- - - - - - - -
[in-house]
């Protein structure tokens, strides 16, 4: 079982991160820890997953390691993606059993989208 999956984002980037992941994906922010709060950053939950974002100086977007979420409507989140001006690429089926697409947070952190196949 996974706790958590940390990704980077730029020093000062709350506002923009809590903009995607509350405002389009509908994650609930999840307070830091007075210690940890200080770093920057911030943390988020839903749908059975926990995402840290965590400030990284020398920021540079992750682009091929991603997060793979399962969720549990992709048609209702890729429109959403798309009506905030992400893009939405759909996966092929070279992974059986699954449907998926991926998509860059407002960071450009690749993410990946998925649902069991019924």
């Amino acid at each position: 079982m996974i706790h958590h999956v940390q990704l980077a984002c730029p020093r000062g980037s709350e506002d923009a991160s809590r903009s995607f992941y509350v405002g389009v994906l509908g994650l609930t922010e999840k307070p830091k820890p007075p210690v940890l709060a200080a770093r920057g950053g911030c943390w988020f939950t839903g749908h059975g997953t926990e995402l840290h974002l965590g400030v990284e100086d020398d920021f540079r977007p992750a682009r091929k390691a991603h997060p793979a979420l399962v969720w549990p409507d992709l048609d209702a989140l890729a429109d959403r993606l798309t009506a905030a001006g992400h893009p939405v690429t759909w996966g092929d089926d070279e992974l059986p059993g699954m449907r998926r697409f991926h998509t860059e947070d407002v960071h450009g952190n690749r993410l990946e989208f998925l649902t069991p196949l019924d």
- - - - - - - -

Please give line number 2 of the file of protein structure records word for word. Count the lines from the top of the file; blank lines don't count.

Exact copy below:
């Protein structure tokens, strides 16, 4: 079982991160820890997953390691993606059993989208 999956984002980037992941994906922010709060950053939950974002100086977007979420409507989140001006690429089926697409947070952190196949 996974706790958590940390990704980077730029020093000062709350506002923009809590903009995607509350405002389009509908994650609930999840307070830091007075210690940890200080770093920057911030943390988020839903749908059975926990995402840290965590400030990284020398920021540079992750682009091929991603997060793979399962969720549990992709048609209702890729429109959403798309009506905030992400893009939405759909996966092929070279992974059986699954449907998926991926998509860059407002960071450009690749993410990946998925649902069991019924």